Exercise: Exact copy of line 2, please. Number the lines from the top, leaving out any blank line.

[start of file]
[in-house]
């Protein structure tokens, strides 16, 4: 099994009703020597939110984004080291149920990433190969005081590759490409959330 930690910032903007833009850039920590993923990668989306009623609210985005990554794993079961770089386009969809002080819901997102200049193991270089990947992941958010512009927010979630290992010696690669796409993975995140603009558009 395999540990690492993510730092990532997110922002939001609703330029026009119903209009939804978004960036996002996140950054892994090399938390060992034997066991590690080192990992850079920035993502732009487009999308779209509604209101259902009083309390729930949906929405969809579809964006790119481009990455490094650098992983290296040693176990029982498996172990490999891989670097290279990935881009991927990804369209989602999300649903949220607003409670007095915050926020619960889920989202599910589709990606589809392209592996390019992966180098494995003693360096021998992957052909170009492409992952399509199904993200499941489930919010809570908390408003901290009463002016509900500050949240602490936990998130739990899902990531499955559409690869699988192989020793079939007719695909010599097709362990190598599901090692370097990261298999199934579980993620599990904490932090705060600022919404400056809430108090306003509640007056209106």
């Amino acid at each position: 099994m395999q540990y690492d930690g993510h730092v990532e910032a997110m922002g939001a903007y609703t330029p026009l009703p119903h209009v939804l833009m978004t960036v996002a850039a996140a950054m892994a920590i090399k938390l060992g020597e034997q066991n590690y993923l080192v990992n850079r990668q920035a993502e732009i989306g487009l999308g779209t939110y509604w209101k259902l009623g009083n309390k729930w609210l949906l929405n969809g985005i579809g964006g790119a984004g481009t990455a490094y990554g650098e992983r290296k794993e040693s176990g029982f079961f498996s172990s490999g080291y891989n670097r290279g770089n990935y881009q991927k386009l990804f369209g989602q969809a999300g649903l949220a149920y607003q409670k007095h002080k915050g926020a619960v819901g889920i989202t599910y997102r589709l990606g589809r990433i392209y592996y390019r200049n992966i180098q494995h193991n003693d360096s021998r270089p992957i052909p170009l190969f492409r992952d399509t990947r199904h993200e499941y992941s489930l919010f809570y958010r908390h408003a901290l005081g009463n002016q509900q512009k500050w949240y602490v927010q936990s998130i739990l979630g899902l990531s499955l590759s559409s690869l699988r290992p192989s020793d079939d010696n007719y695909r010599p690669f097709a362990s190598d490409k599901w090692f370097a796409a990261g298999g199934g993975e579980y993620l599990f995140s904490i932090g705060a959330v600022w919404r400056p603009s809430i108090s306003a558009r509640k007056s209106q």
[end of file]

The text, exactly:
């Protein structure tokens, strides 16, 4: 099994009703020597939110984004080291149920990433190969005081590759490409959330 930690910032903007833009850039920590993923990668989306009623609210985005990554794993079961770089386009969809002080819901997102200049193991270089990947992941958010512009927010979630290992010696690669796409993975995140603009558009 395999540990690492993510730092990532997110922002939001609703330029026009119903209009939804978004960036996002996140950054892994090399938390060992034997066991590690080192990992850079920035993502732009487009999308779209509604209101259902009083309390729930949906929405969809579809964006790119481009990455490094650098992983290296040693176990029982498996172990490999891989670097290279990935881009991927990804369209989602999300649903949220607003409670007095915050926020619960889920989202599910589709990606589809392209592996390019992966180098494995003693360096021998992957052909170009492409992952399509199904993200499941489930919010809570908390408003901290009463002016509900500050949240602490936990998130739990899902990531499955559409690869699988192989020793079939007719695909010599097709362990190598599901090692370097990261298999199934579980993620599990904490932090705060600022919404400056809430108090306003509640007056209106």